Nawapol Thamrongrattanarit's latest film is inspired by the tweets of a Thai school girl
Mary Malony lives in an unusual world. Her teachers at school wear pilot uniforms and her headmaster owns a canned soup and coffee factory. She lives in an apartment where a hill suddenly appears in her backyard. Like all the girls, she falls for a boy who sits next to the vendor at the railway station. And when she becomes upset after the arrival of the new headmaster, her school nurse tells her she should chant “Mary is Happy, Mary is Happy”, and everything will be all right.
“Mary is Happy, Mary is Happy” is the latest film by independent director Nawapol Thamrongrattanarit who enjoyed success last year with his self-funded “36”, which examined the role played by photography in how people and places are remembered. It’s based on 410 tweets of Thai schoolgirl Mary Malony between November 2012 and April of this year, which Nawapol turned into a screenplay. Neither the director nor his crew has met Malony.
Earlier called “The Year of June”, the film is one of the three selected by Biennale College Cinema, a special programme of La Biennale di Venezia and Gucci. It awarded the filmmakers 150,000 euros (Bt6 million) to complete their projects. All three were automatically screened at the prestigious Venice Film Festival. Nawapol’s work was the first Asian project to be selected for this new programme. The two other were “Yuri Esposito” from Italy and “Memphis” from America.
“I came to Venice in January," says Nawapol referring to the first workshop in which he and his producer, filmmaker Aditya Assarat participated.
“The workshop was all about how to pitch your film to win the favour of the jury in just seven minutes. Fortunately Aditya already had some experience in this. I also attended a script workshop where I submitted my script to the mentors and listened to their comments," says Nawapol.
Back in January, Nawapol was thinking about selecting the tweets of one of his own followers, preferably a girl. He later decided to adapt the story from Mary Malony’s twitter feed instead.
“It’s very challenging to adapt another person’s life into a script. I chose Mary because her tweets left me space to fill in my own ideas,” says Nawapol, who chose to finish the script before sending off an email to ask for the school girl’s permission.
“I couldn’t tell her before. Had she known I wanted to use her tweets, what she wrote would have been unnatural. We were aware of the risk that she might refuse but luckily she allowed us to use them,” he continues, adding that he expects to meet the youngster at the Thai premiere of the film.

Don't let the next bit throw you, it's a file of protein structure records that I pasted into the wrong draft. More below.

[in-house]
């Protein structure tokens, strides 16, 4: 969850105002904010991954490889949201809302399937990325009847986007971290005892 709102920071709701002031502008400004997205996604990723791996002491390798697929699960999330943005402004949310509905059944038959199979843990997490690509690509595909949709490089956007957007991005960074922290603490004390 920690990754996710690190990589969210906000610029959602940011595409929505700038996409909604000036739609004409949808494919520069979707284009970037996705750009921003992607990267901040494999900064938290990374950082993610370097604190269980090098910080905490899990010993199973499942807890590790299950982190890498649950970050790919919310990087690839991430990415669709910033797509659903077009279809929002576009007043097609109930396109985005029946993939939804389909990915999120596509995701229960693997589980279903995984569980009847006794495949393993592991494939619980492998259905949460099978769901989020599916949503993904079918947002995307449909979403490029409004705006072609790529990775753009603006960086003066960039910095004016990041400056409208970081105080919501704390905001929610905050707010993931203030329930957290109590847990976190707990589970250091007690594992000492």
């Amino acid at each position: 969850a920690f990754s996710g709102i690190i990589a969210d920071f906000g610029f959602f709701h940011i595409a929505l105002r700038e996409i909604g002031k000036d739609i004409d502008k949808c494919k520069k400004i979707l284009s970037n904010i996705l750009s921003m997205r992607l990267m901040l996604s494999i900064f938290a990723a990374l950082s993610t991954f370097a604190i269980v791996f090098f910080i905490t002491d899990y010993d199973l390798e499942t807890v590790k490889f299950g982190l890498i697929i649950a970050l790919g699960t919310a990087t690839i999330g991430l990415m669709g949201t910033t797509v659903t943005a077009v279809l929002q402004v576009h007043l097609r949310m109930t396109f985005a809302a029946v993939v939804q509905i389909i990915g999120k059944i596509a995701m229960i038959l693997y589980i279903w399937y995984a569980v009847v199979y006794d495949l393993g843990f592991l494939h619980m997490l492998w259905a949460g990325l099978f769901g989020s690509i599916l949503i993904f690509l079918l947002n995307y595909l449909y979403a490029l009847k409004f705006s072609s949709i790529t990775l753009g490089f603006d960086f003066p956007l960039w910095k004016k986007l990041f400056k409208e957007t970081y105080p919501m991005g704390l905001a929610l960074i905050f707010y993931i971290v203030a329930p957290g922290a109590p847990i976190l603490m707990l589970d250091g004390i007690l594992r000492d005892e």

Nawapol and the team had only a few months to complete the movie and set themselves a tight schedule, allocating two months for the script, 19 days for shooting and one month for editing. “It was very rushed. The film is a little surreal, and we had to
put a lot of effort into the art direction,” he says,
“Filmmakers in Europe have to be very creative in the way they shoot films,” says Nawapol, who penned the screenplay for the hit Thai film “Rot Fai Fah Ma Ha Na Ther” (“Bangkok Traffic Love Story”).
He also managed to bring in “Mary” under budget, crediting this to the lower cost of film production in Thailand.
He’s returned too to the black comedy of his early shorts. “The film comes from my subconscious. I had to make a quick decision about the story and that was an approach that suited me well. The less we think, the more the chance that the outcome will be personal,” says the director.
Paccha Poonpiriya, younger sister of Nattawut Poonpiriya, who directed last year’s hit thriller “Countdown”, stars as Mary. Suri, Mary’s best friend and a leading character in the first half of the film is played by Chonnikan Netjui, who is currently appearing in Kongdej Jaturanrasamee’s “Tang Wong”.
The film also features several important figures in Thai independent cinema in supprint roles. Veteran independent filmmakers Boonsong Nakphoo and Pimpaka Towira play Mary’s father and mother. Winner of the Rotterdam Tiger Award Sivaroj Kongsakul and Nawapol himself play nurses. The very energetic Krisada Sukosol Clapp portrays the tyrannical homeroom teacher, while Prabda Yoon is a teacher who wants to be a stuntman.
Fans of the band Greasy Cafe and the hit indie film “P-047” will be thrilled to find musican-actor Apichai Tragoolpadetgrai in a small cameo role of a photography class teacher.
Feedback from the four Venice screenings varied, with some European filmgoers understanding Thai humour and laughing. Some thought the film was terrific. Others walked out of the theatre.
Nawapol was nonetheless satisfied. “So some loved and some hated it. Some told me the film is too long but I want it to stay this long. It’s supposed to be a epic story about youth. And there’s no hint of how the film will finish until the very end.”
The director distributed “36” alone, using the social networks to advertise screenings countrywide. “Mary is Happy”, which will also screen at next month’s Busan International Film Festival in South Korea, is likely to enjoy a wider release in Thailand as he is already in talks with local distributors.
“I plan to screen this film in November. I can’t anticipate the feedback from Thai audiences, but I think the film is unusual. No one has made this kind of film before in Thailand, but the story is easy to follow,” he says.